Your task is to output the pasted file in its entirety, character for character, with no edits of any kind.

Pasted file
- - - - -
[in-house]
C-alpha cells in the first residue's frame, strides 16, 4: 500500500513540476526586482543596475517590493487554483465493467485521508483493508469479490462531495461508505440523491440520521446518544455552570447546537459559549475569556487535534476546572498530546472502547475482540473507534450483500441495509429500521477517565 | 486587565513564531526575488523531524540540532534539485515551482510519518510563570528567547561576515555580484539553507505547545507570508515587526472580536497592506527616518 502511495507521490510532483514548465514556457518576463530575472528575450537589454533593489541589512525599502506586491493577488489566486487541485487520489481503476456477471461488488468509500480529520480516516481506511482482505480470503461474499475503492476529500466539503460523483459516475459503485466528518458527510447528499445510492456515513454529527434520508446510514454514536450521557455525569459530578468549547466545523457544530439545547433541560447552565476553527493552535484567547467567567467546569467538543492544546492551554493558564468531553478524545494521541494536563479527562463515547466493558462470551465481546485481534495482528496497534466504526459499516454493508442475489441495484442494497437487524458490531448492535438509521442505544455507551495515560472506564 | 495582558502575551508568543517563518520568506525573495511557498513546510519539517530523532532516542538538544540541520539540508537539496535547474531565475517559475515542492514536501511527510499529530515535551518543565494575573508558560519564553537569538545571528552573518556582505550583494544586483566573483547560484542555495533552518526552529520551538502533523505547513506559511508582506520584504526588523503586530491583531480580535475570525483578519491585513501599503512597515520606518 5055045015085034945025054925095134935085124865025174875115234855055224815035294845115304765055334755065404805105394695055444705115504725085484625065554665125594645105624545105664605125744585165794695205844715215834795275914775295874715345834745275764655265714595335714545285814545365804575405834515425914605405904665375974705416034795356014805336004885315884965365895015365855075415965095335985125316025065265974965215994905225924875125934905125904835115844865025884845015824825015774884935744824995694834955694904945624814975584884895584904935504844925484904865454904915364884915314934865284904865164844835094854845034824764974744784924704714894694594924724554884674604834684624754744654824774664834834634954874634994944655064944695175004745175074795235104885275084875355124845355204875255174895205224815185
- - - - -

[in-house]
C-alpha cells in the first residue's frame, strides 16, 4: 500500500513540476526586482543596475517590493487554483465493467485521508483493508469479490462531495461508505440523491440520521446518544455552570447546537459559549475569556487535534476546572498530546472502547475482540473507534450483500441495509429500521477517565 | 486587565513564531526575488523531524540540532534539485515551482510519518510563570528567547561576515555580484539553507505547545507570508515587526472580536497592506527616518 502511495507521490510532483514548465514556457518576463530575472528575450537589454533593489541589512525599502506586491493577488489566486487541485487520489481503476456477471461488488468509500480529520480516516481506511482482505480470503461474499475503492476529500466539503460523483459516475459503485466528518458527510447528499445510492456515513454529527434520508446510514454514536450521557455525569459530578468549547466545523457544530439545547433541560447552565476553527493552535484567547467567567467546569467538543492544546492551554493558564468531553478524545494521541494536563479527562463515547466493558462470551465481546485481534495482528496497534466504526459499516454493508442475489441495484442494497437487524458490531448492535438509521442505544455507551495515560472506564 | 495582558502575551508568543517563518520568506525573495511557498513546510519539517530523532532516542538538544540541520539540508537539496535547474531565475517559475515542492514536501511527510499529530515535551518543565494575573508558560519564553537569538545571528552573518556582505550583494544586483566573483547560484542555495533552518526552529520551538502533523505547513506559511508582506520584504526588523503586530491583531480580535475570525483578519491585513501599503512597515520606518 5055045015085034945025054925095134935085124865025174875115234855055224815035294845115304765055334755065404805105394695055444705115504725085484625065554665125594645105624545105664605125744585165794695205844715215834795275914775295874715345834745275764655265714595335714545285814545365804575405834515425914605405904665375974705416034795356014805336004885315884965365895015365855075415965095335985125316025065265974965215994905225924875125934905125904835115844865025884845015824825015774884935744824995694834955694904945624814975584884895584904935504844925484904865454904915364884915314934865284904865164844835094854845034824764974744784924704714894694594924724554884674604834684624754744654824774664834834634954874634994944655064944695175004745175074795235104885275084875355124845355204875255174895205224815185